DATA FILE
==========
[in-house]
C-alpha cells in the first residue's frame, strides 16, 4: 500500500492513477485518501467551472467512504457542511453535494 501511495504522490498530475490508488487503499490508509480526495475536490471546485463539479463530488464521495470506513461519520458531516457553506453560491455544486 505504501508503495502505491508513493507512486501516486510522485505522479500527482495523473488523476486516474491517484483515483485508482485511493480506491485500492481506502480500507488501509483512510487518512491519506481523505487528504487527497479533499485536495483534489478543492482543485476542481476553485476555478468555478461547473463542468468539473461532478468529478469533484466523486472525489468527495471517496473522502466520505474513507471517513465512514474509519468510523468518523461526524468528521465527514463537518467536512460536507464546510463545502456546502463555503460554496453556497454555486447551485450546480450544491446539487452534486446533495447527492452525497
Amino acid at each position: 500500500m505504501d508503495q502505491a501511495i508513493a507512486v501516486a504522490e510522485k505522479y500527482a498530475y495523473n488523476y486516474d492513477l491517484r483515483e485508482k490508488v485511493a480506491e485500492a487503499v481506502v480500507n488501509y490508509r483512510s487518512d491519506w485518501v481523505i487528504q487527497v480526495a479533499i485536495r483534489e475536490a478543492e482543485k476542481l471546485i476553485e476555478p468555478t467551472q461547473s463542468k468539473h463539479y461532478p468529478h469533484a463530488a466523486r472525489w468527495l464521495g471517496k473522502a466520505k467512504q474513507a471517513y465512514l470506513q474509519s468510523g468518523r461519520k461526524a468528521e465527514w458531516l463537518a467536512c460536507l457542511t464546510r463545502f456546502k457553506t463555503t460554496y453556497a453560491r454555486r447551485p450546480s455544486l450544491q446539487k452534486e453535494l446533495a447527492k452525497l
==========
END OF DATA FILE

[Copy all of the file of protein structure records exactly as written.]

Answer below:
[in-house]
C-alpha cells in the first residue's frame, strides 16, 4: 500500500492513477485518501467551472467512504457542511453535494 501511495504522490498530475490508488487503499490508509480526495475536490471546485463539479463530488464521495470506513461519520458531516457553506453560491455544486 505504501508503495502505491508513493507512486501516486510522485505522479500527482495523473488523476486516474491517484483515483485508482485511493480506491485500492481506502480500507488501509483512510487518512491519506481523505487528504487527497479533499485536495483534489478543492482543485476542481476553485476555478468555478461547473463542468468539473461532478468529478469533484466523486472525489468527495471517496473522502466520505474513507471517513465512514474509519468510523468518523461526524468528521465527514463537518467536512460536507464546510463545502456546502463555503460554496453556497454555486447551485450546480450544491446539487452534486446533495447527492452525497
Amino acid at each position: 500500500m505504501d508503495q502505491a501511495i508513493a507512486v501516486a504522490e510522485k505522479y500527482a498530475y495523473n488523476y486516474d492513477l491517484r483515483e485508482k490508488v485511493a480506491e485500492a487503499v481506502v480500507n488501509y490508509r483512510s487518512d491519506w485518501v481523505i487528504q487527497v480526495a479533499i485536495r483534489e475536490a478543492e482543485k476542481l471546485i476553485e476555478p468555478t467551472q461547473s463542468k468539473h463539479y461532478p468529478h469533484a463530488a466523486r472525489w468527495l464521495g471517496k473522502a466520505k467512504q474513507a471517513y465512514l470506513q474509519s468510523g468518523r461519520k461526524a468528521e465527514w458531516l463537518a467536512c460536507l457542511t464546510r463545502f456546502k457553506t463555503t460554496y453556497a453560491r454555486r447551485p450546480s455544486l450544491q446539487k452534486e453535494l446533495a447527492k452525497l